How did your experience at the School of Diplomacy enhance your ability to work in diverse settings?
Among the things I valued most about the School of Diplomacy were its small class size, communal environment, and global student body. For example, our art and science of negotiation class simulations gave us a chance to practice negotiating in real-time with students of different backgrounds. I have used the skills I gained in that class in my new global role at work. I also had an opportunity to hear different perspectives on the U.S.-Iran nuclear deal from Iranian and U.S. colleagues who thoughtfully represented opposing points of view. I heard firsthand about issues in Afghanistan from a student who worked in his country’s ministry of foreign affairs. This level of engagement is unique. It helped me grow personally and professionally and showed me the value of diversity—not just in terms of ethnicity, religion, and race—but in opinion and perspective, as well.
What advice would you have for new students of international relations?
There is a need for students who, as international civil servants, will focus on accomplishing something rather than becoming somebody. My modest advice to these future global leaders is to never stop learning, be flexible about their careers, especially in times of uncertainty, and to remain open to hearing different points of view.
How is Seton Hall University’s School of Diplomacy and International Relations adapting its curriculum to changes in the world while preparing for the future?
We are passionate about working together to find ways of restoring stability and security in our world. The School of Diplomacy offers a graduate degree specialization and an online certificate in Post-Conflict State Reconstruction and Sustainability. Many of our instructors and guest lecturers can explore through first-hand experience what’s behind a crisis, as well as what can be done to avoid, manage and resolve conflict. Seton Hall University is also a leader in global health studies and health management. We were inspired to combine these two strengths into a certificate program in Global Health Management that looks at what is going on in the world today in terms of infectious and chronic diseases, for example, and teaches our students how to address these challenges. The program also allows us to tap into one of the benefits of our location just outside of New York City—our connections to leading health professionals, area hospitals, and international organizations, such as the UN.
How is the School responding to changes in the world outside of the classroom?
As a whole, our community revels in the opportunity to contribute to the greater good. We view students as partners in mutual learning, and are proud to be addressing global issues together through student-faculty research teams. For example, I have been working with a team of students to advance the mission of Global Action against Mass Atrocity Crimes (GAAMAC). Dr. Borislava Manojlovic traveled to the Basque Country last year to present government officials with her research team’s recommendations for post-conflict development. And Dr. Martin Edwards led a team in analyzing public opinion of the UN. Experiences like these positively contribute to student development by allowing them to engage actors in a way most students and academic institutions can only discuss in the classroom.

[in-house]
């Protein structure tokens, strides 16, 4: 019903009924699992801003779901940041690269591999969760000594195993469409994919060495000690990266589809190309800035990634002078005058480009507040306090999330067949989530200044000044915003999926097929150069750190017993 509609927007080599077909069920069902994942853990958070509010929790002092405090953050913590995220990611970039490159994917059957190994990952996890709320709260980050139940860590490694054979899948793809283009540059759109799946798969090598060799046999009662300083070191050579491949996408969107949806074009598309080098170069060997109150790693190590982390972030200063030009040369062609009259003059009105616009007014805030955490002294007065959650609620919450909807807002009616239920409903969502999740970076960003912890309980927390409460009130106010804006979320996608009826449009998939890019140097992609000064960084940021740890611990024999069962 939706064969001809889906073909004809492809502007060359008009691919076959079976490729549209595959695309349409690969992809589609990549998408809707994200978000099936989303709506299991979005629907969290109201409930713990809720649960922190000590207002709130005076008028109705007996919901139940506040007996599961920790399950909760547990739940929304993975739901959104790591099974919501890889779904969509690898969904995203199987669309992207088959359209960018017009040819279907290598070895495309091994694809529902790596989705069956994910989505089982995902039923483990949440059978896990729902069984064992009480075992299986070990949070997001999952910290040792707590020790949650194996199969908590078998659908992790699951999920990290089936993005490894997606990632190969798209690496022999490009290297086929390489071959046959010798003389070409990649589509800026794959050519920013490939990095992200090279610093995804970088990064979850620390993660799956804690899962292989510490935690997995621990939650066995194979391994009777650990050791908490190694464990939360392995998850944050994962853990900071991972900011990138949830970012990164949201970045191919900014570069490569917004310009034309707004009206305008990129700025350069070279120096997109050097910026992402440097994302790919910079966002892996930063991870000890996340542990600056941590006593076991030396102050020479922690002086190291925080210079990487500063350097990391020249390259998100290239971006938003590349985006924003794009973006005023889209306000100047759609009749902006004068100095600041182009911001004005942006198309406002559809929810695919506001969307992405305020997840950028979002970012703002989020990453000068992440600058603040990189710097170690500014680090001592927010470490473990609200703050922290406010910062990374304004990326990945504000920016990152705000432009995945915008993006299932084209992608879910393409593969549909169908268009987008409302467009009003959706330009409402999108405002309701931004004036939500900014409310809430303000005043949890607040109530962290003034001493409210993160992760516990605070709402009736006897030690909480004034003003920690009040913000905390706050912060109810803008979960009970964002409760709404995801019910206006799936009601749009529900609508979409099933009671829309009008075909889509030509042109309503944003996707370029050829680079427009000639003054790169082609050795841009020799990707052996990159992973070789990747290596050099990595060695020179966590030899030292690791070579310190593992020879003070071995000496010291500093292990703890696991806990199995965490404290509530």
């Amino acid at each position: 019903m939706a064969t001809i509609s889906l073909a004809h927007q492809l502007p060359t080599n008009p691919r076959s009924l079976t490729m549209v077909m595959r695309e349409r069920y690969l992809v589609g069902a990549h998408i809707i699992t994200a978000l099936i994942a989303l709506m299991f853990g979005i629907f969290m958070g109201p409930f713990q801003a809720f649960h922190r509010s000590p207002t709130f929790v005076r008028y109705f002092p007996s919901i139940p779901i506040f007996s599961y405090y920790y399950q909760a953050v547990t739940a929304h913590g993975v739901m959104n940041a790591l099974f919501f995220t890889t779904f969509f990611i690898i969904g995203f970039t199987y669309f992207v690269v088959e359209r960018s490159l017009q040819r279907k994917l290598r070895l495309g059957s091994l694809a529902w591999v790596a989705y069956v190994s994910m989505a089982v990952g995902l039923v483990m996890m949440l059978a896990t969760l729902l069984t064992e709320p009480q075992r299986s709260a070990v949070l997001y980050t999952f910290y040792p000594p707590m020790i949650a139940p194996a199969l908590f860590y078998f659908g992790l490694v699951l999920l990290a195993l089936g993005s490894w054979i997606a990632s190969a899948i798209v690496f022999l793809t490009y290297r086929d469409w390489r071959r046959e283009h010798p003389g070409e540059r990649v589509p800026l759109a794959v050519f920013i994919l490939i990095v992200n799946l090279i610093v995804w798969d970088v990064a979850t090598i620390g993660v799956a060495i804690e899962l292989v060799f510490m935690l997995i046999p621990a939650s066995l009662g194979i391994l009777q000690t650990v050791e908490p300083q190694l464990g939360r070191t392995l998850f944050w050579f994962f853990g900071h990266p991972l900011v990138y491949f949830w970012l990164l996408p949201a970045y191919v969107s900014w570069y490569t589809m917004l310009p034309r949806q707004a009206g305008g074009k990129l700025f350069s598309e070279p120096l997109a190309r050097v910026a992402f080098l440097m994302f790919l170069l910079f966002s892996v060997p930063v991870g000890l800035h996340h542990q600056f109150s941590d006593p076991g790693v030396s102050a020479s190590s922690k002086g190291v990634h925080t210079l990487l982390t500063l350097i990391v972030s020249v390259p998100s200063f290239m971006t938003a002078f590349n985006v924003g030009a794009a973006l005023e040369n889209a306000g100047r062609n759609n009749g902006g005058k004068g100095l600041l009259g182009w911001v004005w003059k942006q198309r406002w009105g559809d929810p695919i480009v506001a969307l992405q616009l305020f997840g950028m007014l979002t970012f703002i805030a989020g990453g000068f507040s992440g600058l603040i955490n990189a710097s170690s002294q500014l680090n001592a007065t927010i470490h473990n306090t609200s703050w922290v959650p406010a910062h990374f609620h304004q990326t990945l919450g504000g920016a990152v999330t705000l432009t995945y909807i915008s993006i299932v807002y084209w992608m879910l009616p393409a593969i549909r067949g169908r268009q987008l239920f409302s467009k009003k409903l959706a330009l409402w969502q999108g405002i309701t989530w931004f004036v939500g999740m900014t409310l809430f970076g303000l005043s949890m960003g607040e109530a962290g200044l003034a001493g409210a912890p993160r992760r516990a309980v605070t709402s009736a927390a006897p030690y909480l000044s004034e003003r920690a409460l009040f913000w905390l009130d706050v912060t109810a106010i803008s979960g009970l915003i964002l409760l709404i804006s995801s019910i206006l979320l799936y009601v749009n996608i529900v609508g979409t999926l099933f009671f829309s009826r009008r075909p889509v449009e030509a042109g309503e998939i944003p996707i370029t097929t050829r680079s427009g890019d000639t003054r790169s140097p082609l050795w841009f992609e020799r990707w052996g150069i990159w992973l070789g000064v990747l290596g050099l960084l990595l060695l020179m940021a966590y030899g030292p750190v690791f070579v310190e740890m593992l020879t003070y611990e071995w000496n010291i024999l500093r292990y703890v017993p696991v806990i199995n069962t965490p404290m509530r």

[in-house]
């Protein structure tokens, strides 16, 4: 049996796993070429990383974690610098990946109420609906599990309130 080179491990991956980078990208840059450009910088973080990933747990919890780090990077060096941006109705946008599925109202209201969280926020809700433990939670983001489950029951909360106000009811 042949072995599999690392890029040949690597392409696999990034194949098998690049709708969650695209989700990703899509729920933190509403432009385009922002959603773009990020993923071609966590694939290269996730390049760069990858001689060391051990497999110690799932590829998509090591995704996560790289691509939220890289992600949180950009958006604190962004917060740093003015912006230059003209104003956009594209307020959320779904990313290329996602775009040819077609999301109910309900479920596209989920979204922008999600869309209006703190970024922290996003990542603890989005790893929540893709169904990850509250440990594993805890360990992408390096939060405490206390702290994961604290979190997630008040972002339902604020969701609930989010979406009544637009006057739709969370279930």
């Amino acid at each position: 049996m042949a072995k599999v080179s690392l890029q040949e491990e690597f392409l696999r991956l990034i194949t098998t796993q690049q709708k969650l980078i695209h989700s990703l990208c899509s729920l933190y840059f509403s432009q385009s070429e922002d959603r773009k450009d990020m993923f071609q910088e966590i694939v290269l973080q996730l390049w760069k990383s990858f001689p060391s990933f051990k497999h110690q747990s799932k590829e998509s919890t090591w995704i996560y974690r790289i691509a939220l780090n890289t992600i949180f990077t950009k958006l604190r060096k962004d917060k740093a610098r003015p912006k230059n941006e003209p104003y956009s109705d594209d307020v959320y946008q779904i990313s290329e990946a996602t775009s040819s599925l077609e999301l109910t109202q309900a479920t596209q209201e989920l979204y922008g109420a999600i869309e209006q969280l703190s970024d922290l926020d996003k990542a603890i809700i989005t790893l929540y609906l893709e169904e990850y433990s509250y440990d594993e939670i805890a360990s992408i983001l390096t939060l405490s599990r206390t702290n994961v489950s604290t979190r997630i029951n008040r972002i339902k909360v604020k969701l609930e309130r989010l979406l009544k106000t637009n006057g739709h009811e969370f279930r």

Are there others ways in which Seton Hall is staying competitive in the current academic environment?
We see a greater interest in accelerated, online programs that will upgrade the skills professionals are seeking in order to advance their careers or to pursue a more focused professional path. To meet these demands, we developed online courses and 15 credit certificate programs that get students to their academic goals faster. We are launching an Executive M.S. degree in International Affairs structured with the needs of mid-career professionals in mind and anticipate the launch of a new Certificate in Global Studies that will empower teachers to infuse classroom learning with a greater focus on international affairs. Good things are happening here.
Dr. Benjamin Goldfrank is Faculty Chair and Kyle Younger is Director of Professional Services at Seton Hall's School of Diplomacy and International Relations.
How does Seton Hall’s School of Diplomacy and International Relations prepare students for their first job after graduate school?
The School of Diplomacy transitions graduate students from consumers of knowledge to producers of knowledge, ready to contribute to a variety of fields. We begin by offering a customizable academic program that fosters foundational specialty in two of thirteen concentrations designed to meet diverse interests and inform students’ passions.
Our intimate size and collegial culture create an atmosphere that emphasizes peer to peer relationship building, faculty mentorship, and an entrepreneurial spirit, all of which serve our alumni well as they establish themselves as professionals.
Along the way, the School’s Office of Professional Services provides workshops and individualized advising to help students shape career plans, build professional portfolios and effectively position and present themselves in the market.
What competencies do the School’s graduate programs build in the classroom? Outside the classroom?